2. Becoming a good minister revolves around the message I teach. Our text reveals that we become a good minister when we point out “these things.” “These things” refers to the sound doctrine just mentioned by Paul—the Word of God. In fact, verse six is sandwiched between Paul’s instructions to Timothy to discern the error of his day, not being deceived by it. How does that happen? By consuming and absorbing God’s truth! Living with this as a primary focus enables us to confront and avoid error.

Like it or not, we do not become good ministers when our own ideas and suggestions constitute the bulk of our teaching. Fortunately, we can speak in humanly therapeutic ways which may address felt needs, but it must be done with the Bible as the focal point, not simply the backdrop. Undoubtedly, becoming a good minister is directly related to my ability to communicate God’s truth to others. It is not related to my ability to attract crowds, keep statistics, organize churches, or conduct events. While all of these may be good to some degree, they do not address my standing as a profitable minister. Fundamentally, becoming a good minister occurs when I benefit others by consistently feeding them a steady diet of Scripture, not random snacks of my own ideas.

Caution! There is the temptation to spend more time on factors not related to our “goodness” rather than on the one most closely tied to it—accurately teaching God’s truth. Is it any wonder the original apostles desired to spend their time in the ministry of the Word and in prayer, not in waiting on tables? They desired to be good ministers, and they weren’t going to be sidetracked by the tyranny of the urgent.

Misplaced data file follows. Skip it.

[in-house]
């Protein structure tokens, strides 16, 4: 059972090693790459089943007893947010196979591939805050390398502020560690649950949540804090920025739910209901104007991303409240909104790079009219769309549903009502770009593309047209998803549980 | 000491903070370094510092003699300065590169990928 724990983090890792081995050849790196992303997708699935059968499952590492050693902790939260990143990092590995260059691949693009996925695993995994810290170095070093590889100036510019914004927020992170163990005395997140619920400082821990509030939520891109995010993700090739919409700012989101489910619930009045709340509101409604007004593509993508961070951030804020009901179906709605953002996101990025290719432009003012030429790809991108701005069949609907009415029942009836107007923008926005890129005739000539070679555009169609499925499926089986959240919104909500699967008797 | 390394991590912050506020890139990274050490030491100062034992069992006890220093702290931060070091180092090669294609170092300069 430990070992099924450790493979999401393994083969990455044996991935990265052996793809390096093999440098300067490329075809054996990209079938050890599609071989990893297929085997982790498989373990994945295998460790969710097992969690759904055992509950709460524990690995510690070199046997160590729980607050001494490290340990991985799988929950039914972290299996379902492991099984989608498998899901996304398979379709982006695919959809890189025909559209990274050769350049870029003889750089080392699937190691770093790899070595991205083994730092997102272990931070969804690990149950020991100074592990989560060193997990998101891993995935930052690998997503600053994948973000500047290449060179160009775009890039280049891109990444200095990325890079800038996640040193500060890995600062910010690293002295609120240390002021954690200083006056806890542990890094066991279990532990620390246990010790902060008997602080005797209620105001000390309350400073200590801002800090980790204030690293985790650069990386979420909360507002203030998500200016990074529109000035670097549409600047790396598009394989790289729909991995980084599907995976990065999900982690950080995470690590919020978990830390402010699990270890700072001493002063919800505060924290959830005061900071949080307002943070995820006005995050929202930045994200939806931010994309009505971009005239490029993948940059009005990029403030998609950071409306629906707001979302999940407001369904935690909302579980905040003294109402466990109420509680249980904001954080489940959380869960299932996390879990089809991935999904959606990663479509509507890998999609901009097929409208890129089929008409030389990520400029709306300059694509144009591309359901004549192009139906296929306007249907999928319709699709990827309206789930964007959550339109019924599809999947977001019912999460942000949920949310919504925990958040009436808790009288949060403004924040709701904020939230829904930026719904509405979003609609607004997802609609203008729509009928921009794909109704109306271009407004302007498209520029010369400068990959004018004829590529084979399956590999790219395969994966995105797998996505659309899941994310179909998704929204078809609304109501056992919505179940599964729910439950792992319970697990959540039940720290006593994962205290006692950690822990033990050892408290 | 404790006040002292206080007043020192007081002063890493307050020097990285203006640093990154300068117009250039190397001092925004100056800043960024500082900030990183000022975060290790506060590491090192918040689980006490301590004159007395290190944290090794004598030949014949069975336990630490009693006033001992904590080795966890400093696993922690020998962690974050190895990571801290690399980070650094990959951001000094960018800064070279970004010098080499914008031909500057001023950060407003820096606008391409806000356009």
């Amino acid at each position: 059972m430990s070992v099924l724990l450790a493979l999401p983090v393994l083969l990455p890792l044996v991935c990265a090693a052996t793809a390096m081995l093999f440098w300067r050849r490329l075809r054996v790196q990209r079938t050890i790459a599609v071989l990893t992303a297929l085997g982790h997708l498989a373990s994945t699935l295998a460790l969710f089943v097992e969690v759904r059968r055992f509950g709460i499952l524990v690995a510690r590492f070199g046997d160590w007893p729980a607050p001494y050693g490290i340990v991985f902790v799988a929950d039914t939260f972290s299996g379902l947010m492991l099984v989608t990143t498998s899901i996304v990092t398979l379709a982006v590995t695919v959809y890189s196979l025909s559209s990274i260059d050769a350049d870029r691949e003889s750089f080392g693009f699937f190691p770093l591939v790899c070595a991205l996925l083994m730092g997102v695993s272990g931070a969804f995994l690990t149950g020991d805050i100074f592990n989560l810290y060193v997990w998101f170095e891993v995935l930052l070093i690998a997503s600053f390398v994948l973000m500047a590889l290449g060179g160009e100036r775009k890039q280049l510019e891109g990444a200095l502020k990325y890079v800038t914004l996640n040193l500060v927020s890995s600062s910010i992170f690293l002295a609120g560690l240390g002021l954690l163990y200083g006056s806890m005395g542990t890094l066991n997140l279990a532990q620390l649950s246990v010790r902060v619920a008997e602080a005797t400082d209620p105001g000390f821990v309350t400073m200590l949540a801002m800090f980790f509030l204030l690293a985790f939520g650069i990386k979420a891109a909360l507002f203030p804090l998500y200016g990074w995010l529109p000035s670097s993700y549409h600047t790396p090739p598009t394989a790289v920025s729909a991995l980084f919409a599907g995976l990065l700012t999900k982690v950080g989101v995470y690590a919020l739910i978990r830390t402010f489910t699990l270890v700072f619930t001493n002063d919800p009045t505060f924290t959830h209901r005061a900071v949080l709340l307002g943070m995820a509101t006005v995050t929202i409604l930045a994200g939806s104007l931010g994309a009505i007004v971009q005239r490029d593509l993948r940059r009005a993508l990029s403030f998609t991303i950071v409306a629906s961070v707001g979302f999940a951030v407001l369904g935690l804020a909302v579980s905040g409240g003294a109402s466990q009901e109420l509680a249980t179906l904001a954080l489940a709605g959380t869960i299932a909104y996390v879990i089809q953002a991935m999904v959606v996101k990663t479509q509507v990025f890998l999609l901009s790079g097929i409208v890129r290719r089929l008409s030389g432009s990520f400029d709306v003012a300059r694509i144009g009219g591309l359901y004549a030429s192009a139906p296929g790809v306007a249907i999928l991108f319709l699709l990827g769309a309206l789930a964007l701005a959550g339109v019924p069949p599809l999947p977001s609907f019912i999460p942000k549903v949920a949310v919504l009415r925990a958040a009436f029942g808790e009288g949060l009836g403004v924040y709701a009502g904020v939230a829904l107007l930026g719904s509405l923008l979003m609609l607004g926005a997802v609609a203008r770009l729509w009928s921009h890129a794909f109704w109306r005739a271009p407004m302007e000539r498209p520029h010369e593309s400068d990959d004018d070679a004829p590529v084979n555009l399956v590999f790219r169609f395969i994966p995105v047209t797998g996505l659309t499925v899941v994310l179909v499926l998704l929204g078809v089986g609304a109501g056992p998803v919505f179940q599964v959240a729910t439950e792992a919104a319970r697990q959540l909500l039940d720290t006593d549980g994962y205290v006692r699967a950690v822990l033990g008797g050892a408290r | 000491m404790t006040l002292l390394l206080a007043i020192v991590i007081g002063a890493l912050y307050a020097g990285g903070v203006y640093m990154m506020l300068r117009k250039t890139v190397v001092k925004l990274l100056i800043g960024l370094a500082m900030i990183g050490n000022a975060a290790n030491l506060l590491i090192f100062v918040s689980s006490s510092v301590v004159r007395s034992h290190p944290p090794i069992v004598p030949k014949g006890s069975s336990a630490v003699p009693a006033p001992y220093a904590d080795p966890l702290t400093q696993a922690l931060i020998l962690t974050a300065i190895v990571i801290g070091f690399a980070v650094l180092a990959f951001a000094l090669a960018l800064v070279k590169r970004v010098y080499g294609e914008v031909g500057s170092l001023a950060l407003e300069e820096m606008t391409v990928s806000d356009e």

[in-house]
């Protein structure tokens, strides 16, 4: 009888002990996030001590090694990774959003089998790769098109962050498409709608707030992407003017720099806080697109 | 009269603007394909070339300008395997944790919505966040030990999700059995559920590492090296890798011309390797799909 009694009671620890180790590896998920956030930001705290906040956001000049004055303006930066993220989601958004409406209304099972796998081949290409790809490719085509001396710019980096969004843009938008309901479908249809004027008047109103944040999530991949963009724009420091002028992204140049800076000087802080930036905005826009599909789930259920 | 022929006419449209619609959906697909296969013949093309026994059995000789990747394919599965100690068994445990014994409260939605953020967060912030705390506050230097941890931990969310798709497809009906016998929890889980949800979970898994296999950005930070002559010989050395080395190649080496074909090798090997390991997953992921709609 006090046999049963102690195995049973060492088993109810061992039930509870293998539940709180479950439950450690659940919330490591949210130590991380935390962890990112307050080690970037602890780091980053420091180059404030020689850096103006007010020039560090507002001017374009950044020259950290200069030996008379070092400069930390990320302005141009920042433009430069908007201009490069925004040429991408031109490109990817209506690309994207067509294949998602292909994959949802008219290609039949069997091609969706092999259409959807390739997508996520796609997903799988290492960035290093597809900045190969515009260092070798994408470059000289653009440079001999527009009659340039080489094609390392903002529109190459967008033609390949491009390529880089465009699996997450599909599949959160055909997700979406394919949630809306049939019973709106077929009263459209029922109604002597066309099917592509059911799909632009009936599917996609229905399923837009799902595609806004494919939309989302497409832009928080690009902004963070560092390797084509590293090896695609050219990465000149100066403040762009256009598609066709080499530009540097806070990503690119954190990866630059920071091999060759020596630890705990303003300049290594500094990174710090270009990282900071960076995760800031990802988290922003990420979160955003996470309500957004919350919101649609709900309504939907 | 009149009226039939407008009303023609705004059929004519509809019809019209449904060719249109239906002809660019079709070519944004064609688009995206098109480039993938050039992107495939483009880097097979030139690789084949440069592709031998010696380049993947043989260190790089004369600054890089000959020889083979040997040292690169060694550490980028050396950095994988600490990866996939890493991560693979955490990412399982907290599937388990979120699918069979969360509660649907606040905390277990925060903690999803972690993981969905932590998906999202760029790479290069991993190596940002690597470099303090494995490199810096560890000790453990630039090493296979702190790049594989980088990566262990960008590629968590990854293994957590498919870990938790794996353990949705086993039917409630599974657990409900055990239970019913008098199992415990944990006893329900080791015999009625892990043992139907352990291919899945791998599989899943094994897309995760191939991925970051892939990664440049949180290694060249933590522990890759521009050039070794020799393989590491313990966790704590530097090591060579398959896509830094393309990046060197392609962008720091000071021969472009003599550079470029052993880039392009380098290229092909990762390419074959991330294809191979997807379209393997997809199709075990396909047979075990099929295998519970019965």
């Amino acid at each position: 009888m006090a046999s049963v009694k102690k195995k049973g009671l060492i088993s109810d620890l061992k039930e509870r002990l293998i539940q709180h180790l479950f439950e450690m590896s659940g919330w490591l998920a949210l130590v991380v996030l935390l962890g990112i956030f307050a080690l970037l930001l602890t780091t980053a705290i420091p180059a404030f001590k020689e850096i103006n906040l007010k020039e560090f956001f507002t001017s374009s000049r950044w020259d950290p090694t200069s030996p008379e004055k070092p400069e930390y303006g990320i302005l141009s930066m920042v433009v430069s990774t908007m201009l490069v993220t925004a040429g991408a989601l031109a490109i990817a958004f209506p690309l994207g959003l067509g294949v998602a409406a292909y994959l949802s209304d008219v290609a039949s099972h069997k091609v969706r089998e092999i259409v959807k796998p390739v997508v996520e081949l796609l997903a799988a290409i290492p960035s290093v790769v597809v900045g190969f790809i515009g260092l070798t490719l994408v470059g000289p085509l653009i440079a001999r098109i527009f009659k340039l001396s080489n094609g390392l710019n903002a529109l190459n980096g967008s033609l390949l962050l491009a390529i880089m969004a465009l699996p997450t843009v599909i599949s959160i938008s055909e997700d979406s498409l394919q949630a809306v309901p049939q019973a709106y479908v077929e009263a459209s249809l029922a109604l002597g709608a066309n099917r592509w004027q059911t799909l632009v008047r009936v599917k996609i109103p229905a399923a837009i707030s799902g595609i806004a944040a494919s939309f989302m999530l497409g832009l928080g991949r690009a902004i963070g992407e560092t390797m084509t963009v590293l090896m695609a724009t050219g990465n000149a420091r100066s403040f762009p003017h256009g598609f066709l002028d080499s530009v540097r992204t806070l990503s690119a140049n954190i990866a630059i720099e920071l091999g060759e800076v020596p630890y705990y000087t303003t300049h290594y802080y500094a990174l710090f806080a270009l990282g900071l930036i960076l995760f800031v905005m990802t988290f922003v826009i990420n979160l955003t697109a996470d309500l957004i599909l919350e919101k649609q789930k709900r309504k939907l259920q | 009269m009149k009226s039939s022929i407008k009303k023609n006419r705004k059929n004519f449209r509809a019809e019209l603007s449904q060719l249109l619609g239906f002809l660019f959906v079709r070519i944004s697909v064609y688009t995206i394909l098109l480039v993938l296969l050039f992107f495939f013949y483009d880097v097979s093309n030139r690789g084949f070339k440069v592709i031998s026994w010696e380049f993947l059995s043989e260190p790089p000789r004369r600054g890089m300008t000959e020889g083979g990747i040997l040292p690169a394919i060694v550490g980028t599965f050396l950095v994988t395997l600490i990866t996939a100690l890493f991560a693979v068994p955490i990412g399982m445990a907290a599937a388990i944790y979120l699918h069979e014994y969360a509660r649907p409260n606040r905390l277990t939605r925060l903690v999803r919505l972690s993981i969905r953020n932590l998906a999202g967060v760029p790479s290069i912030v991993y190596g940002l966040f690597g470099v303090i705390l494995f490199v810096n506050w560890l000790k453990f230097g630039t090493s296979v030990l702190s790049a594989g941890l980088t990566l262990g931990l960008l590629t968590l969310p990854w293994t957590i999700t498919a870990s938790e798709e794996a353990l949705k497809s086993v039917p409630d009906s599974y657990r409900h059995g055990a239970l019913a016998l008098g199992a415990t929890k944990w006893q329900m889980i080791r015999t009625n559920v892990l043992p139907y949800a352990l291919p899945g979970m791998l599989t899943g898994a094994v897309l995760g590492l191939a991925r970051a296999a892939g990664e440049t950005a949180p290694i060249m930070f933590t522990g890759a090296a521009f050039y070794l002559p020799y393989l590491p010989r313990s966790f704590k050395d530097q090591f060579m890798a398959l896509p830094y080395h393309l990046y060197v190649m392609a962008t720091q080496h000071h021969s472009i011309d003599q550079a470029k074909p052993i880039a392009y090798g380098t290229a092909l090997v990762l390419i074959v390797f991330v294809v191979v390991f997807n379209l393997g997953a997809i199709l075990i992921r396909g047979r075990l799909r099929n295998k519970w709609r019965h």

For most of us, though, “good” just doesn’t cut it. “After all,” we reason under our breath, “how could a lone, one-word, quite nominal description adequately portray the magnificent job I’m doing in this ministry?” Unfortunately, we feel we need to hear our approval expressed in terms such as great, awesome, super, powerful, or fantastic. However, in a day when a simple adjective rarely means much anymore, consider it a compliment when God simply calls you good. It may very well be the one divine stamp of approval that carries the greatest weight.

As you evaluate the manner in which you teach and the message you teach, ask yourself questions like . . .

  • Are my talks characterized by love and kindness?
  • Do I exhibit hope and patience towards people when they express a desire to respond to God’s Word?
  • Is Scripture consistently highlighted?
  • Am I correctly interpreting the Word of God? If I’m not, does it bother me, or am I only worried about it if someone questions me?
  • Am I subconsciously straying away from certain issues because I’m afraid to dig deep into them myself?
  • Do I spend quality time in preparation so my listeners are stretched, not bored?
  • Do I consider study tools an important part of my book arsenal?
  • Do my teaching and preaching plans center on simply “getting by” till the next week, or is there an intentional approach to teaching Scriptural truth and doctrine?